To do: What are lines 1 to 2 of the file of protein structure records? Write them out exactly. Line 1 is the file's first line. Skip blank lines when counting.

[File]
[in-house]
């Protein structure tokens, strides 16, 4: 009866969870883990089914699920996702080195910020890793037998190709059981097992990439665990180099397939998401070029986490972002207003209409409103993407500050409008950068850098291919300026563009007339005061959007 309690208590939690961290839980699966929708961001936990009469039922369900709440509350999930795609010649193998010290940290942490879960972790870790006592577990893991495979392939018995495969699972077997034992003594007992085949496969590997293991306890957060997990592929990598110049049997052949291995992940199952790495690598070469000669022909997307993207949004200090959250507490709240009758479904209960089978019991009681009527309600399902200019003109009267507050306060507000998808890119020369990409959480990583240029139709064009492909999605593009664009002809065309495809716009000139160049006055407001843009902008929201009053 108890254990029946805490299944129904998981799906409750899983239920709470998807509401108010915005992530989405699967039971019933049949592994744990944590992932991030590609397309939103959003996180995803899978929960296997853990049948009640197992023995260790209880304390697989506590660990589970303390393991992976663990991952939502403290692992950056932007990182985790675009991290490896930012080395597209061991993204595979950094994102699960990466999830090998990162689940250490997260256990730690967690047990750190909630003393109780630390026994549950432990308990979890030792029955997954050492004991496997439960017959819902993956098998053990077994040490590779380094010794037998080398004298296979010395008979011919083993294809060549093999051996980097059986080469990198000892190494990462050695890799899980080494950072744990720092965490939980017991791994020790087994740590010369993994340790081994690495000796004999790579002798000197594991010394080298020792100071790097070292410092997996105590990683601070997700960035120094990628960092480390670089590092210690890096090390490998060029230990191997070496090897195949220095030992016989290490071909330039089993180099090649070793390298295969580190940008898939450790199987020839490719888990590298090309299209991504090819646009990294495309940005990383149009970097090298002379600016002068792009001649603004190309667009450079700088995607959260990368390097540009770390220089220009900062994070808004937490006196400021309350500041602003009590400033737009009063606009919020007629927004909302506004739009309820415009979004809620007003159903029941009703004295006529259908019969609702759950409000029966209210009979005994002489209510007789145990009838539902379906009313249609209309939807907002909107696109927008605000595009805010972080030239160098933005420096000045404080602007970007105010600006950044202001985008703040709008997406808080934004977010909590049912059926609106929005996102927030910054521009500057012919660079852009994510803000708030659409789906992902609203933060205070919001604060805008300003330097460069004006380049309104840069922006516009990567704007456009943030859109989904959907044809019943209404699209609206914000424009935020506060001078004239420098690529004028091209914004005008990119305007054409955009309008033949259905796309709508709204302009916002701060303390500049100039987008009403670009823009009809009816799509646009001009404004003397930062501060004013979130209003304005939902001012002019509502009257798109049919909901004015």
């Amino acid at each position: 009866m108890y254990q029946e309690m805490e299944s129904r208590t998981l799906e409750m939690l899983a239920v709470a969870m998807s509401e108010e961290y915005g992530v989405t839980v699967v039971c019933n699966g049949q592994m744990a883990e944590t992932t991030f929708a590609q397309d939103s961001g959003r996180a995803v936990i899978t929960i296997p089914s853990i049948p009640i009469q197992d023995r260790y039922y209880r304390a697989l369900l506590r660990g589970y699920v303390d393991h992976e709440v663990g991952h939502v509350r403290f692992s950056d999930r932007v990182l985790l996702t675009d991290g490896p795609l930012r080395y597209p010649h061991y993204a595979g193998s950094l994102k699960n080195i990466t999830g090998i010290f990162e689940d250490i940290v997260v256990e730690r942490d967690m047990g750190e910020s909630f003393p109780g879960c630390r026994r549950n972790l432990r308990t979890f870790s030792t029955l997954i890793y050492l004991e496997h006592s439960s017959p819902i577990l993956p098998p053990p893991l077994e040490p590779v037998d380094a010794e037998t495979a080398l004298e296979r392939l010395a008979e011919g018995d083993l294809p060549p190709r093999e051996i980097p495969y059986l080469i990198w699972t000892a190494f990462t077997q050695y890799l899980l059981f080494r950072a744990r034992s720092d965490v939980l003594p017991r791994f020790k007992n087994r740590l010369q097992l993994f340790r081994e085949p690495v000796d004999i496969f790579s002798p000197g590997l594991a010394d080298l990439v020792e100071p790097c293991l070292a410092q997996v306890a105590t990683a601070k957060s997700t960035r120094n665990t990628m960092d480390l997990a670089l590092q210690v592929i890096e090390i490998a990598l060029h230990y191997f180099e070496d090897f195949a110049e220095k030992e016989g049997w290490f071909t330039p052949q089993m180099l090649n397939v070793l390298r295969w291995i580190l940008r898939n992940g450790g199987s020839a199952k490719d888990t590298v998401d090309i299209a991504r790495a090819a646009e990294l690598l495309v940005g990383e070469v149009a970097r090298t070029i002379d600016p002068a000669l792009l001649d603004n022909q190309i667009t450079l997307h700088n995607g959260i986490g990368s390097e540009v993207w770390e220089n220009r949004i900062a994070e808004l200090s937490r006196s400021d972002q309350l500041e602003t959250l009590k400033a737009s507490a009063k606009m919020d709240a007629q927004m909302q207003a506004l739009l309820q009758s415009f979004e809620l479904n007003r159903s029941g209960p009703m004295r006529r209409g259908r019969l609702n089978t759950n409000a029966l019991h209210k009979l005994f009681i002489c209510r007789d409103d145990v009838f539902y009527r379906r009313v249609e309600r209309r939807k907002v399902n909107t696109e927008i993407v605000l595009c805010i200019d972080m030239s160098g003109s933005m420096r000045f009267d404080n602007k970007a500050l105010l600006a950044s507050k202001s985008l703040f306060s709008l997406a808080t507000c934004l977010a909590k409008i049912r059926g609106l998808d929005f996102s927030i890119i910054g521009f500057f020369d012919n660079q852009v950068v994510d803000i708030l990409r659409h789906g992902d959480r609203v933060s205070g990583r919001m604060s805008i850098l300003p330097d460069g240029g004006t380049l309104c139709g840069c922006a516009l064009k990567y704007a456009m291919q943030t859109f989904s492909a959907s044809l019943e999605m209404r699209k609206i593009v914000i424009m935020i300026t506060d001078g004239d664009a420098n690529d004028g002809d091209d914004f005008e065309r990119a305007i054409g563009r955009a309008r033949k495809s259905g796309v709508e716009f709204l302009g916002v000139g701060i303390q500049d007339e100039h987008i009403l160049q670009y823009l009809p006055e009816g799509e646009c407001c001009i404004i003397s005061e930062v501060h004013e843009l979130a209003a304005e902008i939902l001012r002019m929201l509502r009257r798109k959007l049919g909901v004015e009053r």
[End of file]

[in-house]
């Protein structure tokens, strides 16, 4: 009866969870883990089914699920996702080195910020890793037998190709059981097992990439665990180099397939998401070029986490972002207003209409409103993407500050409008950068850098291919300026563009007339005061959007 309690208590939690961290839980699966929708961001936990009469039922369900709440509350999930795609010649193998010290940290942490879960972790870790006592577990893991495979392939018995495969699972077997034992003594007992085949496969590997293991306890957060997990592929990598110049049997052949291995992940199952790495690598070469000669022909997307993207949004200090959250507490709240009758479904209960089978019991009681009527309600399902200019003109009267507050306060507000998808890119020369990409959480990583240029139709064009492909999605593009664009002809065309495809716009000139160049006055407001843009902008929201009053 108890254990029946805490299944129904998981799906409750899983239920709470998807509401108010915005992530989405699967039971019933049949592994744990944590992932991030590609397309939103959003996180995803899978929960296997853990049948009640197992023995260790209880304390697989506590660990589970303390393991992976663990991952939502403290692992950056932007990182985790675009991290490896930012080395597209061991993204595979950094994102699960990466999830090998990162689940250490997260256990730690967690047990750190909630003393109780630390026994549950432990308990979890030792029955997954050492004991496997439960017959819902993956098998053990077994040490590779380094010794037998080398004298296979010395008979011919083993294809060549093999051996980097059986080469990198000892190494990462050695890799899980080494950072744990720092965490939980017991791994020790087994740590010369993994340790081994690495000796004999790579002798000197594991010394080298020792100071790097070292410092997996105590990683601070997700960035120094990628960092480390670089590092210690890096090390490998060029230990191997070496090897195949220095030992016989290490071909330039089993180099090649070793390298295969580190940008898939450790199987020839490719888990590298090309299209991504090819646009990294495309940005990383149009970097090298002379600016002068792009001649603004190309667009450079700088995607959260990368390097540009770390220089220009900062994070808004937490006196400021309350500041602003009590400033737009009063606009919020007629927004909302506004739009309820415009979004809620007003159903029941009703004295006529259908019969609702759950409000029966209210009979005994002489209510007789145990009838539902379906009313249609209309939807907002909107696109927008605000595009805010972080030239160098933005420096000045404080602007970007105010600006950044202001985008703040709008997406808080934004977010909590049912059926609106929005996102927030910054521009500057012919660079852009994510803000708030659409789906992902609203933060205070919001604060805008300003330097460069004006380049309104840069922006516009990567704007456009943030859109989904959907044809019943209404699209609206914000424009935020506060001078004239420098690529004028091209914004005008990119305007054409955009309008033949259905796309709508709204302009916002701060303390500049100039987008009403670009823009009809009816799509646009001009404004003397930062501060004013979130209003304005939902001012002019509502009257798109049919909901004015």